Let's face it -- one of the reasons you bought stock in World Wrestling Entertainment
No longer do you care only about what's on the card. You aren't totally focused on whether the Undertaker gets sent to hell by a tombstone, Stone Cold Steve Austin takes a coconut to the head from the rapacious "Rowdy" Roddy Piper, or Stacy Keibler enters the ring wearing next to nothing. These things are still important, but you know what really matters now -- the bottom line.
And when I say "bottom line," in this case I'm talking about pay-per-view buy rates, the essential driver of profitability for this part of WWE's operations. Wrestlemania 21, taking place this Sunday in Los Angeles, has a lot riding on it: If the company can create the perception that storylines intertwined with grappling gladiators once again make for an exceptional form of entertainment worthy of people's time (as well as their discretionary money), the event could serve as a positive catalyst for the company's next cycle.
Mr. McMahon and his marketing machine aren't wasting any opportunity, whether it be Sylvester Stallone helping to induct Hulk Hogan into the company's own hall of fame, organizing a road trip, or scheduling numerous events this week in Hollywood, including school visits, autograph sessions, and video game competitions involving THQ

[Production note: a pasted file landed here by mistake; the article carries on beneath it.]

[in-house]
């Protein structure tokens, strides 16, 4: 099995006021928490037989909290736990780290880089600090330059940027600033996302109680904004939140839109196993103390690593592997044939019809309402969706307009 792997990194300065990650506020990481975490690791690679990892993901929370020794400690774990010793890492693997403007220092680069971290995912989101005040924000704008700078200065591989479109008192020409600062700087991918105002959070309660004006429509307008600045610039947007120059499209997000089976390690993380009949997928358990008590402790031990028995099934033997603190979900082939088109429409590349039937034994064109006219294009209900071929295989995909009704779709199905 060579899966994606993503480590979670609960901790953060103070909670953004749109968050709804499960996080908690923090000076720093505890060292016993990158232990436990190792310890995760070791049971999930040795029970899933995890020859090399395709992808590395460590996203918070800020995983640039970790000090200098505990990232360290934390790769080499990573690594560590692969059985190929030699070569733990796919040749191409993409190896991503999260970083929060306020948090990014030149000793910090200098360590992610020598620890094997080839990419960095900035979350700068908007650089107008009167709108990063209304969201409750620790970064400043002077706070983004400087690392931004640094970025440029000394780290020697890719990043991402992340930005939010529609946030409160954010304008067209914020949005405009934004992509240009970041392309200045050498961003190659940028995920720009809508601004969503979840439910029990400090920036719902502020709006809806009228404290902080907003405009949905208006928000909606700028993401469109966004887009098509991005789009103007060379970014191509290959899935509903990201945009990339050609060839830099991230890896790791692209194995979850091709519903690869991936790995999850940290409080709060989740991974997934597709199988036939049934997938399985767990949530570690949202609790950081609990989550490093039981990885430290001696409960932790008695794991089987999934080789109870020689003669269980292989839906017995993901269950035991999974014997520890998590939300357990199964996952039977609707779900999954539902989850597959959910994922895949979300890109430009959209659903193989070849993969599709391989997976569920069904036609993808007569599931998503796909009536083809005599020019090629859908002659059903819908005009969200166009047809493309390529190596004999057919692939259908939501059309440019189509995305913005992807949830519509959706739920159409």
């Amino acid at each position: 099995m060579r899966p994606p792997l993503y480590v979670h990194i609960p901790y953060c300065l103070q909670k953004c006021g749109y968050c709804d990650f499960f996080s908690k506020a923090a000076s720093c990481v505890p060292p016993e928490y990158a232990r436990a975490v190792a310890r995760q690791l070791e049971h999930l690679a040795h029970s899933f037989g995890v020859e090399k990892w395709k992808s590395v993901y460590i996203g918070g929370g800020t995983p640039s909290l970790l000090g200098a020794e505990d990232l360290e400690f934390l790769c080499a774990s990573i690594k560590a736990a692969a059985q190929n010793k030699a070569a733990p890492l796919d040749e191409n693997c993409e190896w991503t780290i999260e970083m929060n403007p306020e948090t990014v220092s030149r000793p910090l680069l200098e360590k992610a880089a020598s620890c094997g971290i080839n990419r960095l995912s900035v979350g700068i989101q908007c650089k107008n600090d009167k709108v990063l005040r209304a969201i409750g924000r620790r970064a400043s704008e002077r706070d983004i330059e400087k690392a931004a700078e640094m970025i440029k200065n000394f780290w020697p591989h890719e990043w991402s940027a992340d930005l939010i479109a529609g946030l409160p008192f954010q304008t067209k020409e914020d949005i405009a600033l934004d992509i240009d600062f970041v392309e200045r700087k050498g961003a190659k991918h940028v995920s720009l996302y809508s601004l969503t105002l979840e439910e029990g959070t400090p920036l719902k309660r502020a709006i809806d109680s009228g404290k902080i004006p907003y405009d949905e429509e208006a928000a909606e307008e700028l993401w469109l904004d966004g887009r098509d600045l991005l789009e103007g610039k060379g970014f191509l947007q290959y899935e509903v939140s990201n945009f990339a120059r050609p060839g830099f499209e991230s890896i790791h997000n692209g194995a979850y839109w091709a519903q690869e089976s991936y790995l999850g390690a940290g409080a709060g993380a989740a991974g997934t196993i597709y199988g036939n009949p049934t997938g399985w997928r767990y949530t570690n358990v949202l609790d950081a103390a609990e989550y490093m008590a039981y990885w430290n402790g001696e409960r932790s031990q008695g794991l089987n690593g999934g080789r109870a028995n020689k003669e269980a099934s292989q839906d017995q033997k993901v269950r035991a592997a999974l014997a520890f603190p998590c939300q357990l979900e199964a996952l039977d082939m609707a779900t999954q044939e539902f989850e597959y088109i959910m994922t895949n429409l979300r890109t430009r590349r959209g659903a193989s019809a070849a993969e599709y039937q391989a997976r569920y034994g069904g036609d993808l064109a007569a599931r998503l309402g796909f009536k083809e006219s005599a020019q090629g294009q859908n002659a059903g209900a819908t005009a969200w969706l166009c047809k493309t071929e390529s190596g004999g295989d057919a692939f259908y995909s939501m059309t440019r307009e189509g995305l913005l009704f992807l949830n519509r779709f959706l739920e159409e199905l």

The big question on everybody's mind is how well all of this is going to work. Is it going to help the company finally come to grips with its future prospects? Rick Munarriz laid out some of the problems that WWE is facing in a recent article. The problems are serious, and they boil down to one essential element: For the company to grow, it needs to regain some of its lost popularity.
I like the creative level that seems to be on hand at this year's Wrestlemania, but I'm no clairvoyant. I couldn't say with certainty that the event will set a chain of events in motion such that the revenues and earnings are going to spike upward like a pretty parabola. The stock's price action has been quite challenged the past few years, although the WWE's issuing of dividends increases the stock's quality as a long-term investment. (And don't forget the great growth opportunity of movies.) Fans who want to say they own a piece of Vince's empire certainly shouldn't be afraid of reserving a small portion of their portfolio to the squared circle.
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You can even talk about the wrasslin' going on with the stock at the Fool's WWE discussion board.
Fool contributor Steven Mallas owns none of the companies mentioned.